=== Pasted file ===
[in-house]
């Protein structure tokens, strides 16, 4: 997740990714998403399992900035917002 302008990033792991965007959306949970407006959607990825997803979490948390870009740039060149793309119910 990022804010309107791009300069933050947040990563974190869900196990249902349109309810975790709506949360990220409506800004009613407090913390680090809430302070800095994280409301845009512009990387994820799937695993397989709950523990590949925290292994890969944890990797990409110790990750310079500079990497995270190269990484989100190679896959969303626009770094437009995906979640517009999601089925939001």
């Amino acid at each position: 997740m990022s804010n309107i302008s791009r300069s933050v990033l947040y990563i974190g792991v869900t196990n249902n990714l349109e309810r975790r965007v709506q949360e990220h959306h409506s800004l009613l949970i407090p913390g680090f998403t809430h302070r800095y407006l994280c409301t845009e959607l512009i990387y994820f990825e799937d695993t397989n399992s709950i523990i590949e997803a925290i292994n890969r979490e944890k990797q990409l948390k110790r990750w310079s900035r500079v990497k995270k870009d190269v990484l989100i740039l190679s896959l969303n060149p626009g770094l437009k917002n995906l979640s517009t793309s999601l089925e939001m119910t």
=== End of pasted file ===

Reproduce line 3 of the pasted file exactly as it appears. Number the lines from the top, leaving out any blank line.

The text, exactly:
């Amino acid at each position: 997740m990022s804010n309107i302008s791009r300069s933050v990033l947040y990563i974190g792991v869900t196990n249902n990714l349109e309810r975790r965007v709506q949360e990220h959306h409506s800004l009613l949970i407090p913390g680090f998403t809430h302070r800095y407006l994280c409301t845009e959607l512009i990387y994820f990825e799937d695993t397989n399992s709950i523990i590949e997803a925290i292994n890969r979490e944890k990797q990409l948390k110790r990750w310079s900035r500079v990497k995270k870009d190269v990484l989100i740039l190679s896959l969303n060149p626009g770094l437009k917002n995906l979640s517009t793309s999601l089925e939001m119910t």